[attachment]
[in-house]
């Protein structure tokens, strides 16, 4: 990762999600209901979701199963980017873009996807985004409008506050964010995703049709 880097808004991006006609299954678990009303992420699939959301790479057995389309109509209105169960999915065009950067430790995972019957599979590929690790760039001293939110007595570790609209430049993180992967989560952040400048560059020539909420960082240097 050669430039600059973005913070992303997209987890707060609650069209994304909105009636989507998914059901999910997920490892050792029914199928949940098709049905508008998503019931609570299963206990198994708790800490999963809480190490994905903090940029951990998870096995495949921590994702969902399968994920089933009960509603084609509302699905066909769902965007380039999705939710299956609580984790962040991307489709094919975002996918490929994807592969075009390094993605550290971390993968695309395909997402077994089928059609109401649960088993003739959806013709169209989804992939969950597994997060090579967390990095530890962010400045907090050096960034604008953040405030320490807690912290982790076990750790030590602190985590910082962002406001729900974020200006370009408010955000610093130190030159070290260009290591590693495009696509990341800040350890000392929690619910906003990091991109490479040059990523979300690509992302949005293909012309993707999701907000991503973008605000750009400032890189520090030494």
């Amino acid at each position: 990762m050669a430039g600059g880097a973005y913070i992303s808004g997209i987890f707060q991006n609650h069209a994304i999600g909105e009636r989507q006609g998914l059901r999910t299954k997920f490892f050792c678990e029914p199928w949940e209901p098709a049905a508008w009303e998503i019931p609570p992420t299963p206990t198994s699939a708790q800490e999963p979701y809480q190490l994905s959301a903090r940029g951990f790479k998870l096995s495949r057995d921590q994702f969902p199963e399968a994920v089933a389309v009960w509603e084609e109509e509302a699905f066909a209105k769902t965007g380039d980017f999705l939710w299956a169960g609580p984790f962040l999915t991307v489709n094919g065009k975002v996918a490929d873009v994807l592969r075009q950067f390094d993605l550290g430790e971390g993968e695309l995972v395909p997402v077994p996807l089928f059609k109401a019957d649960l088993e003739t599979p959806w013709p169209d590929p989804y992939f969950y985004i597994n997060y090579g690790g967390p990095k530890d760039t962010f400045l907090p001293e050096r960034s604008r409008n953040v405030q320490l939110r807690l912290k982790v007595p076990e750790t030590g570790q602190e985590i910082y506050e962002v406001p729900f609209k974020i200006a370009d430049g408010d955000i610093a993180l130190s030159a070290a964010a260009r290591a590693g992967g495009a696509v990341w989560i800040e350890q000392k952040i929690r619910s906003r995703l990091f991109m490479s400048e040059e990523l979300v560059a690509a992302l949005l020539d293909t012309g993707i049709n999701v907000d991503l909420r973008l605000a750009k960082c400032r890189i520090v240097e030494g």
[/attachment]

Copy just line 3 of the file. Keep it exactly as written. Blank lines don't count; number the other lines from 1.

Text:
């Amino acid at each position: 990762m050669a430039g600059g880097a973005y913070i992303s808004g997209i987890f707060q991006n609650h069209a994304i999600g909105e009636r989507q006609g998914l059901r999910t299954k997920f490892f050792c678990e029914p199928w949940e209901p098709a049905a508008w009303e998503i019931p609570p992420t299963p206990t198994s699939a708790q800490e999963p979701y809480q190490l994905s959301a903090r940029g951990f790479k998870l096995s495949r057995d921590q994702f969902p199963e399968a994920v089933a389309v009960w509603e084609e109509e509302a699905f066909a209105k769902t965007g380039d980017f999705l939710w299956a169960g609580p984790f962040l999915t991307v489709n094919g065009k975002v996918a490929d873009v994807l592969r075009q950067f390094d993605l550290g430790e971390g993968e695309l995972v395909p997402v077994p996807l089928f059609k109401a019957d649960l088993e003739t599979p959806w013709p169209d590929p989804y992939f969950y985004i597994n997060y090579g690790g967390p990095k530890d760039t962010f400045l907090p001293e050096r960034s604008r409008n953040v405030q320490l939110r807690l912290k982790v007595p076990e750790t030590g570790q602190e985590i910082y506050e962002v406001p729900f609209k974020i200006a370009d430049g408010d955000i610093a993180l130190s030159a070290a964010a260009r290591a590693g992967g495009a696509v990341w989560i800040e350890q000392k952040i929690r619910s906003r995703l990091f991109m490479s400048e040059e990523l979300v560059a690509a992302l949005l020539d293909t012309g993707i049709n999701v907000d991503l909420r973008l605000a750009k960082c400032r890189i520090v240097e030494g």